So what if I wanted to use the app, and every half hour I would want to make a back-up. But I don't want to make a back up while the app is not in use (that would be a total waste). Alarmmanager will continuously repeat the action until reboot (that's at least what I've heard). What would you recommend? ScheduledThreadPoolExecutor or Alarmmanager? – user1111652 Oct 27 '13 at 15:29
1  
+1 for AM intervals – Mr_and_Mrs_D Nov 14 '13 at 16:36

I have created on time task in which the task which user wants to repeat, add in the Custom TimeTask run() method. it is successfully reoccurring.

 import java.text.SimpleDateFormat;
 import java.util.Calendar;
 import java.util.Timer;
 import java.util.TimerTask;

 import android.os.Bundle;
 import android.view.View;
 import android.view.View.OnClickListener;
 import android.widget.Button;
 import android.widget.CheckBox;
 import android.widget.TextView;
 import android.app.Activity;
 import android.content.Intent;

 public class MainActivity extends Activity {

     CheckBox optSingleShot;
     Button btnStart, btnCancel;
     TextView textCounter;

     Timer timer;
     MyTimerTask myTimerTask;

     int tobeShown = 0  ;

@Override
protected void onCreate(Bundle savedInstanceState) {
    super.onCreate(savedInstanceState);
    setContentView(R.layout.activity_main);

    optSingleShot = (CheckBox)findViewById(R.id.singleshot);
    btnStart = (Button)findViewById(R.id.start);
    btnCancel = (Button)findViewById(R.id.cancel);
    textCounter = (TextView)findViewById(R.id.counter);
    tobeShown = 1;

    if(timer != null){
        timer.cancel();
    }

    //re-schedule timer here
    //otherwise, IllegalStateException of
    //"TimerTask is scheduled already" 
    //will be thrown
    timer = new Timer();
    myTimerTask = new MyTimerTask();

    if(optSingleShot.isChecked()){
        //singleshot delay 1000 ms
        timer.schedule(myTimerTask, 1000);
    }else{
        //delay 1000ms, repeat in 5000ms
        timer.schedule(myTimerTask, 1000, 1000);
    }

    btnStart.setOnClickListener(new OnClickListener(){

        @Override
        public void onClick(View arg0) {


            Intent i = new Intent(MainActivity.this, ActivityB.class);
            startActivity(i);

            /*if(timer != null){
                timer.cancel();
            }

            //re-schedule timer here
            //otherwise, IllegalStateException of
            //"TimerTask is scheduled already" 
            //will be thrown
            timer = new Timer();
            myTimerTask = new MyTimerTask();

            if(optSingleShot.isChecked()){
                //singleshot delay 1000 ms
                timer.schedule(myTimerTask, 1000);
            }else{
                //delay 1000ms, repeat in 5000ms
                timer.schedule(myTimerTask, 1000, 1000);
            }*/
        }});

    btnCancel.setOnClickListener(new OnClickListener(){

        @Override
        public void onClick(View v) {
            if (timer!=null){
                timer.cancel();
                timer = null;
            }
        }
    });

}

@Override
protected void onResume() {
    super.onResume();

    if(timer != null){
        timer.cancel();
    }

    //re-schedule timer here
    //otherwise, IllegalStateException of
    //"TimerTask is scheduled already" 
    //will be thrown
    timer = new Timer();
    myTimerTask = new MyTimerTask();

    if(optSingleShot.isChecked()){
        //singleshot delay 1000 ms
        timer.schedule(myTimerTask, 1000);
    }else{
        //delay 1000ms, repeat in 5000ms
        timer.schedule(myTimerTask, 1000, 1000);
    }
}


@Override
protected void onPause() {
    super.onPause();

    if (timer!=null){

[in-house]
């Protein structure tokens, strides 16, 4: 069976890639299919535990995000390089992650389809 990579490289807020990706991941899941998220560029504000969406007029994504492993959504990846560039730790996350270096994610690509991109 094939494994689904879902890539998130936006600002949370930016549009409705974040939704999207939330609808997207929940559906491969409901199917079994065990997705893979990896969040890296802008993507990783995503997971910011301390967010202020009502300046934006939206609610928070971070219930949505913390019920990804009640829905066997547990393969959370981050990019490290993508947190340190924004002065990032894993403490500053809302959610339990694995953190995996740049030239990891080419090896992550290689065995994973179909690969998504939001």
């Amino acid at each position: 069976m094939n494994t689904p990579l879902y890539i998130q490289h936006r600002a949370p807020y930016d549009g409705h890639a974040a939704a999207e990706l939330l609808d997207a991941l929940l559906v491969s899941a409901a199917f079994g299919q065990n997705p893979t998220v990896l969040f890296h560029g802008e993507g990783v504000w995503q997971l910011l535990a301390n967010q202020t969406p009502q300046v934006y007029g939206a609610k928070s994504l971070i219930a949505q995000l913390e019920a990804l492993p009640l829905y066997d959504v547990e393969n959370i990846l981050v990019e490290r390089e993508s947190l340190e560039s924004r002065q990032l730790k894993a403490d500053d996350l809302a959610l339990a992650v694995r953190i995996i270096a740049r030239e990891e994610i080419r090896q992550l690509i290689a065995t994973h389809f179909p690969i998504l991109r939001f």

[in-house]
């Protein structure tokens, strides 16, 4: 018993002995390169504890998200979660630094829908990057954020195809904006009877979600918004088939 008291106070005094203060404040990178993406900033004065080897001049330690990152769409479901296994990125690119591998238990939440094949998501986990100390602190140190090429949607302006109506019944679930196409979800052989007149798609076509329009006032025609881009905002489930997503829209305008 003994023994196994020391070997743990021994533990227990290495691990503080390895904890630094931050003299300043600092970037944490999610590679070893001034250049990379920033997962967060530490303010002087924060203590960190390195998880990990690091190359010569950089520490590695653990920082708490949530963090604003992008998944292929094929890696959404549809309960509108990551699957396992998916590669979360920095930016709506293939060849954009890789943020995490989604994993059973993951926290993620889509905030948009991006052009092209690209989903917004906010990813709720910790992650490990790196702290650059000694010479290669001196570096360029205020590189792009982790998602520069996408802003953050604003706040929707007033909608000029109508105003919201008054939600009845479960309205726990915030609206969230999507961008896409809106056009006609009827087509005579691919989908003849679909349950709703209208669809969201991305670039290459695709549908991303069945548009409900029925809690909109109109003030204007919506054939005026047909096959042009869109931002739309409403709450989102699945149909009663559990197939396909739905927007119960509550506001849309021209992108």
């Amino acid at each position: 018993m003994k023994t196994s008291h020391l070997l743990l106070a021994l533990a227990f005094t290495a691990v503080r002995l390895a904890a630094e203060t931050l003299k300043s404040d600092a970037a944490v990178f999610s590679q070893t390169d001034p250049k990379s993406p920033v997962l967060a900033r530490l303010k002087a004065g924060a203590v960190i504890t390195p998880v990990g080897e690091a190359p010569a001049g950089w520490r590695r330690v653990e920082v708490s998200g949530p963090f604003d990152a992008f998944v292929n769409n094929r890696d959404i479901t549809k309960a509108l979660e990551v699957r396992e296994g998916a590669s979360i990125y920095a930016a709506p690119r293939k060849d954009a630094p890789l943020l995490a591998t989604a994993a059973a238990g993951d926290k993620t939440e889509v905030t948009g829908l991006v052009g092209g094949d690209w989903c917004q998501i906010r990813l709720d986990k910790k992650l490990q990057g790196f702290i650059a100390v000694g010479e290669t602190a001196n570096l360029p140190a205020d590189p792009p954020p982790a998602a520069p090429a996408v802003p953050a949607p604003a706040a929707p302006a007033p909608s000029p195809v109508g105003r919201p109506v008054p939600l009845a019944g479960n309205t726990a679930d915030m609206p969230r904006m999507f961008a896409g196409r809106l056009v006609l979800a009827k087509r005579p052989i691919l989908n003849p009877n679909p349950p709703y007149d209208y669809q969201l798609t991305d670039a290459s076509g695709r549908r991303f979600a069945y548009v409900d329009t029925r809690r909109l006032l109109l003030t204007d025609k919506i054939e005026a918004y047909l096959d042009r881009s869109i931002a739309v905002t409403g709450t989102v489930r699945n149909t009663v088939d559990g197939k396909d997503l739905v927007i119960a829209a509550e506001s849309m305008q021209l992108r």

timer.cancel();
        timer = null;
    }

}

@Override
protected void onStop() {
    super.onStop();

    if (timer!=null){
        timer.cancel();
        timer = null;
    }

}

class MyTimerTask extends TimerTask {

    @Override
    public void run() {

        Calendar calendar = Calendar.getInstance();
        SimpleDateFormat simpleDateFormat = 
                new SimpleDateFormat("dd:MMMM:yyyy HH:mm:ss a");
        final String strDate = simpleDateFormat.format(calendar.getTime());

        runOnUiThread(new Runnable(){

            @Override
            public void run() {
                textCounter.setText(strDate);
            }});
    }
}

}

share|improve this answer

BroadcastReciever with AlarmManager.is the best way to schedule a server call for android enviorment.

share|improve this answer
20  
Based on what criteria? For what reasons? – assylias Jan 17 '13 at 10:07

Quoting the Scheduling Repeating Alarms - Understand the Trade-offs docs:

A common scenario for triggering an operation outside the lifetime of your app is syncing data with a server. This is a case where you might be tempted to use a repeating alarm. But if you own the server that is hosting your app's data, using Google Cloud Messaging (GCM) in conjunction with sync adapter is a better solution than AlarmManager. A sync adapter gives you all the same scheduling options as AlarmManager, but it offers you significantly more flexibility.

So, based on this, the best way to schedule a server call is using Google Cloud Messaging (GCM) in conjunction with sync adapter.

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I realize this is an old question and has been answered but this could help someone. In your activity

private ScheduledExecutorService scheduleTaskExecutor;

In onCreate

  scheduleTaskExecutor = Executors.newScheduledThreadPool(5);

    //Schedule a task to run every 5 seconds (or however long you want)
    scheduleTaskExecutor.scheduleAtFixedRate(new Runnable() {
        @Override
        public void run() {
            // Do stuff here!

            runOnUiThread(new Runnable() {
                @Override
                public void run() {
                    // Do stuff to update UI here!
                    Toast.makeText(MainActivity.this, "Its been 5 seconds", Toast.LENGTH_SHORT).show();
                }
            });

        }
    }, 0, 5, TimeUnit.SECONDS); // or .MINUTES, .HOURS etc.
share|improve this answer

Maybe it's not answer for your question, but advice for the structure of your aplication. As for me it's much easier to use node JS with SOCKET.IO for applications like chat. And as it's real-time, you don't need to ask server every certain time. There you can read more about SOCET IO -- http://socket.io/